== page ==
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Do Employer Pension Contributions Reflect Employee Preferences? Evidence from a Retirement Savings Reform in Denmark

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  • Itzik Fadlon
  • Jessica Laird
  • Torben Heien Nielsen

Abstract

This paper studies how firms set contributions to employer provided 401(k)-type pension plans. Using a reform that decreased the subsidy to contributions to capital pension accounts for Danish workers in the top income tax bracket, we provide strong evidence that employers' contributions are based on their employees' savings preferences. We find an immediate decrease in employer contributions to capital accounts, whose magnitude increased in the share of employees directly affected by the reform. This response was large relative to average employee responses within private IRA-type plans and was accompanied by a similar magnitude shift of employer contributions to annuity accounts.

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  • Itzik Fadlon & Jessica Laird & Torben Heien Nielsen, 2016. "Do Employer Pension Contributions Reflect Employee Preferences? Evidence from a Retirement Savings Reform in Denmark," American Economic Journal: Applied Economics, American Economic Association, vol. 8(3), pages 196-216, July.
  • Handle: RePEc:aea:aejapp:v:8:y:2016:i:3:p:196-216
    Note: DOI: 10.1257/app.20150015
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    References listed on IDEAS

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    1. Mitchell, Olivia S, 1988. "Worker Knowledge of Pension Provisions," Journal of Labor Economics, University of Chicago Press, vol. 6(1), pages 21-39, January.
    2. Cremer, Helmuth & Pestieau, Pierre, 2011. "Myopia, redistribution and pensions," European Economic Review, Elsevier, vol. 55(2), pages 165-175, February.
    3. Kerstin Roeder, 2014. "Optimal taxes and pensions with myopic agents," Social Choice and Welfare, Springer;The Society for Social Choice and Welfare, vol. 42(3), pages 597-618, March.
    4. Gabriel D. Carroll & James J. Choi & David Laibson & Brigitte C. Madrian & Andrew Metrick, 2009. "Optimal Defaults and Active Decisions," The Quarterly Journal of Economics, Oxford University Press, vol. 124(4), pages 1639-1674.
    5. Raj Chetty & John N. Friedman & Søren Leth-Petersen & Torben Heien Nielsen & Tore Olsen, 2014. "Active vs. Passive Decisions and Crowd-Out in Retirement Savings Accounts: Evidence from Denmark," The Quarterly Journal of Economics, Oxford University Press, vol. 129(3), pages 1141-1219.
    6. Paul Bingley & Nabanita Datta Gupta & Peder J. Pedersen, 2007. "Fiscal Implications of Reforms in Retirement Systems in Denmark," NBER Chapters,in: Social Security Programs and Retirement around the World: Fiscal Implications of Reform, pages 119-154 National Bureau of Economic Research, Inc.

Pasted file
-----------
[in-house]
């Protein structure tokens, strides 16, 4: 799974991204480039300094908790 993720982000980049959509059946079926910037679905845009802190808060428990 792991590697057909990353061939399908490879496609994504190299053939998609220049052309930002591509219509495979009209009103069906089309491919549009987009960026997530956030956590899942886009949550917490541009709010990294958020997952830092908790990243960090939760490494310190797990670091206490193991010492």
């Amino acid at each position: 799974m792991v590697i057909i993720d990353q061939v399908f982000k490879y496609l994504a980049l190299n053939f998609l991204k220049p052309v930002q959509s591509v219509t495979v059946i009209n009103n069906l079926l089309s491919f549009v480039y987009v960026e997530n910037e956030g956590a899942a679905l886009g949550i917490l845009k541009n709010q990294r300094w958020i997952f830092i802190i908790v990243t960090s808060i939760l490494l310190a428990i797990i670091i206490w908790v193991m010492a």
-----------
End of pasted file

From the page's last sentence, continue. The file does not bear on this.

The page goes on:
7. Itzik Fadlon & David Laibson, 2017. "Paternalism and Pseudo-Rationality," NBER Working Papers 23620, National Bureau of Economic Research, Inc.
    8. Gopi Shah Goda & Colleen Flaherty Manchester, 2013. "Incorporating Employee Heterogeneity into Default Rules for Retirement Plan Selection," Journal of Human Resources, University of Wisconsin Press, vol. 48(1), pages 198-235.
    9. Justine S. Hastings & Brigitte C. Madrian & William L. Skimmyhorn, 2013. "Financial Literacy, Financial Education, and Economic Outcomes," Annual Review of Economics, Annual Reviews, vol. 5(1), pages 347-373, May.
    10. Lusardi, Annamaria & Mitchell, Olivia S., 2007. "Baby Boomer retirement security: The roles of planning, financial literacy, and housing wealth," Journal of Monetary Economics, Elsevier, vol. 54(1), pages 205-224, January.
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    12. Stephanie Aaronson & Julia Lynn Coronado, 2005. "Are firms or workers behind the shift away from DB pension plan?," Finance and Economics Discussion Series 2005-17, Board of Governors of the Federal Reserve System (US).
    13. Marianne A. Hilgert & Jeanne M. Hogarth & Sondra G. Beverly, 2003. "Household financial management: the connection between knowledge and behavior," Federal Reserve Bulletin, Board of Governors of the Federal Reserve System (U.S.), issue Jul, pages 309-322.
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    More about this item

    JEL classification:

    • D14 - Microeconomics - - Household Behavior - - - Household Saving; Personal Finance
    • J26 - Labor and Demographic Economics - - Demand and Supply of Labor - - - Retirement; Retirement Policies
    • J32 - Labor and Demographic Economics - - Wages, Compensation, and Labor Costs - - - Nonwage Labor Costs and Benefits; Retirement Plans; Private Pensions

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